Guess who?
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16.12.2017

Guess who?

The game of Guess Who is a guessing game for two players manufactured by Milton Bradley in 1987. Each player gets an identical board that contains images of 24 people with their first names given. The object of the game is to determine the cards the opponent player has selected, before that player identifies your cards. The identity of the cards is arrived at by asking yes or no questions, such as ‘does this person have brown hair?’ etc. The opponent provides the answer to these questions, utilizing which one can eliminate a certain number of names on the cards; the rejected ones are flipped down on the board.

Questions such as ‘is your person a woman?’ will elicit in the elimination of five card choices. Questions such as ‘does the person’s name begin with a vowel?’ as opposed to questions like ‘does this person wear glasses?’ narrow down the choices a lot more. Obvious questions tend to reveal lesser than specific questions do, which should be kept in mind while guessing the identity of the cards. If questions that eliminate more choices are asked, the name of the card is revealed faster.

Although the game enjoyed popularity for a short while, it never got worldwide attention, unlike other guessing games such as twenty questions, name that tune etc. Brought out as a children’s game, this game can be quite challenging for adults as well. Statistically there may be different game scenarios that may result in varied outcomes. When for example, on player A’s turn there are only four possibilities left, and player B has only two possibilities left, player B will arrive at the correct guess for certain on the next turn. Player A has the option of selecting a question that will definitely eliminate two card choices, or ask a question that will eliminate three card options (allowing one certain guess), or even ask a single question, which will force a guess on the next turn with a 1 in 3 chance of getting it right for a rebuttal. In such a situation, most players choose the supposedly safe choice of gaining a 50-50 chance of guessing correctly, by asking a question that eliminates two choices. However, trying to eliminate there options is a better game plan, as there will be a ¼ chance of winning straight away, ¼ chance of tying with Player B on that turn for guessing a face correctly, and 1/3 chance of losing. This is definitely better than a ½ chance of losing, and ½ chance of tying with player B.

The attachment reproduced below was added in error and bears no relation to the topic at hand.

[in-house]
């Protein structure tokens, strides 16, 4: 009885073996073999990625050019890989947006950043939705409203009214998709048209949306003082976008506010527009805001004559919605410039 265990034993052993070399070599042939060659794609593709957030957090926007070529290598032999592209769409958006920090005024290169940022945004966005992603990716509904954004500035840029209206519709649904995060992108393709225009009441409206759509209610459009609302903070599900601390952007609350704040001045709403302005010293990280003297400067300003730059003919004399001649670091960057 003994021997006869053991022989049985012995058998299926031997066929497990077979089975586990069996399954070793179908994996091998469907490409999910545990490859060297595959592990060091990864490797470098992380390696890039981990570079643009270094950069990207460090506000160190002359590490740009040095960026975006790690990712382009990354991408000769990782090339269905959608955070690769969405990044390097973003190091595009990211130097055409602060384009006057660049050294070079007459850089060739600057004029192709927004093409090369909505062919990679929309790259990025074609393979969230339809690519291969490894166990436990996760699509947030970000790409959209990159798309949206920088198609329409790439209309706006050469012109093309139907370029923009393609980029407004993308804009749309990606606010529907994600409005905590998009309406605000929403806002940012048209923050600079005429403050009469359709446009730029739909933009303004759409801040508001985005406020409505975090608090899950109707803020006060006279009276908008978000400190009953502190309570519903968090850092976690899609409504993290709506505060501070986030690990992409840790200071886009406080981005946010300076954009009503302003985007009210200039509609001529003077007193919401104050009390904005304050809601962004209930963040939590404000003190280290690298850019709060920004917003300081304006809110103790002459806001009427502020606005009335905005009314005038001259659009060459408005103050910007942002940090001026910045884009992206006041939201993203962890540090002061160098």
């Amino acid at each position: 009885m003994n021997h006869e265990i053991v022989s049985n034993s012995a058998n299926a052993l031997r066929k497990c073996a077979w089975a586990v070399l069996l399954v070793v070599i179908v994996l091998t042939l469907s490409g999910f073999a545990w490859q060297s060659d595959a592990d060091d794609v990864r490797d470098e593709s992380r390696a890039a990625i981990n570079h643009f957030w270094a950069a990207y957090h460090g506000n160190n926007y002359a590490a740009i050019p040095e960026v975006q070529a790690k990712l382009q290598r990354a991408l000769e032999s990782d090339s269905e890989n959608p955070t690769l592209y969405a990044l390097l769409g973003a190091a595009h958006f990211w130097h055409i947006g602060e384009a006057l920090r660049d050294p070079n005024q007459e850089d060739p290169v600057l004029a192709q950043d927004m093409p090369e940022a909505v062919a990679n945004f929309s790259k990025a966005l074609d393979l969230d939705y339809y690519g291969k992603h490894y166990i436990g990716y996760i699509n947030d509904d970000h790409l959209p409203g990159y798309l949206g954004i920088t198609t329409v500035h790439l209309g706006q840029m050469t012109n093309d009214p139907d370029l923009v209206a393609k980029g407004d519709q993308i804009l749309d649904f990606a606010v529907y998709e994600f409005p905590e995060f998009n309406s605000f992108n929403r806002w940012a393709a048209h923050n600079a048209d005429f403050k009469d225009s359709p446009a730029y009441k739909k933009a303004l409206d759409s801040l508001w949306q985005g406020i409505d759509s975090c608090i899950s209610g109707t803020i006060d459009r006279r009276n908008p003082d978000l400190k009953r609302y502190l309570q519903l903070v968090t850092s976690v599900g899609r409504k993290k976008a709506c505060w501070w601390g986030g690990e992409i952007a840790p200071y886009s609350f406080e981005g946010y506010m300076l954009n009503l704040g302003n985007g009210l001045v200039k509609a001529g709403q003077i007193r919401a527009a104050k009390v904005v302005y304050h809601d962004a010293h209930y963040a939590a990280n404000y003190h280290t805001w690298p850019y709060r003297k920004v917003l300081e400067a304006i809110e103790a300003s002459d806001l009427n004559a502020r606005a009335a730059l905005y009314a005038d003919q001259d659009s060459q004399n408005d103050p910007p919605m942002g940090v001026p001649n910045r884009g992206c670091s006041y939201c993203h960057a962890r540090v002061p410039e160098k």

Guess who is titled the ‘original mystery face-guessing game’ by manufacturers such as Hasbro, and comes in attractive blue and red versions, with yellow face cards. The popularity of the game led to many TV shows based on a similar guessing theme. Bill board commercials featuring the game had different card characters coming to life and talking to each other. Following the immense attention that such ads received, later editions of the game featured a disclaimer- ‘game cards to not actually talk’.
May 6, 2008, 3:57 am


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